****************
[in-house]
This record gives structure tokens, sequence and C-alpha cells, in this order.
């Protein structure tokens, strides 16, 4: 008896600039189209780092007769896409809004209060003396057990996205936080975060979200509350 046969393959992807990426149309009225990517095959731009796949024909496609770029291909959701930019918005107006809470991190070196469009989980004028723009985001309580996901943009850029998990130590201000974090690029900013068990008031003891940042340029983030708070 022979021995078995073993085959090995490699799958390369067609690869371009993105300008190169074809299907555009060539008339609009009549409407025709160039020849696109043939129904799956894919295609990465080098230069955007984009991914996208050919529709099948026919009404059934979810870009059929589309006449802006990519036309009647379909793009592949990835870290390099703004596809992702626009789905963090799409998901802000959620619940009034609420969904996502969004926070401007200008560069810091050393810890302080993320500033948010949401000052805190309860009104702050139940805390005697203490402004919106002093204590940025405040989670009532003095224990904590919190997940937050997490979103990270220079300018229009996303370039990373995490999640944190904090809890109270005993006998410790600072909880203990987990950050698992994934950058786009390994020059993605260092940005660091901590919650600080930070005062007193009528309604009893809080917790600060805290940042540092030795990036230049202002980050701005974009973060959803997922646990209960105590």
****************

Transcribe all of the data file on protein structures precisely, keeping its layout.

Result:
[in-house]
This record gives structure tokens, sequence and C-alpha cells, in this order.
């Protein structure tokens, strides 16, 4: 008896600039189209780092007769896409809004209060003396057990996205936080975060979200509350 046969393959992807990426149309009225990517095959731009796949024909496609770029291909959701930019918005107006809470991190070196469009989980004028723009985001309580996901943009850029998990130590201000974090690029900013068990008031003891940042340029983030708070 022979021995078995073993085959090995490699799958390369067609690869371009993105300008190169074809299907555009060539008339609009009549409407025709160039020849696109043939129904799956894919295609990465080098230069955007984009991914996208050919529709099948026919009404059934979810870009059929589309006449802006990519036309009647379909793009592949990835870290390099703004596809992702626009789905963090799409998901802000959620619940009034609420969904996502969004926070401007200008560069810091050393810890302080993320500033948010949401000052805190309860009104702050139940805390005697203490402004919106002093204590940025405040989670009532003095224990904590919190997940937050997490979103990270220079300018229009996303370039990373995490999640944190904090809890109270005993006998410790600072909880203990987990950050698992994934950058786009390994020059993605260092940005660091901590919650600080930070005062007193009528309604009893809080917790600060805290940042540092030795990036230049202002980050701005974009973060959803997922646990209960105590």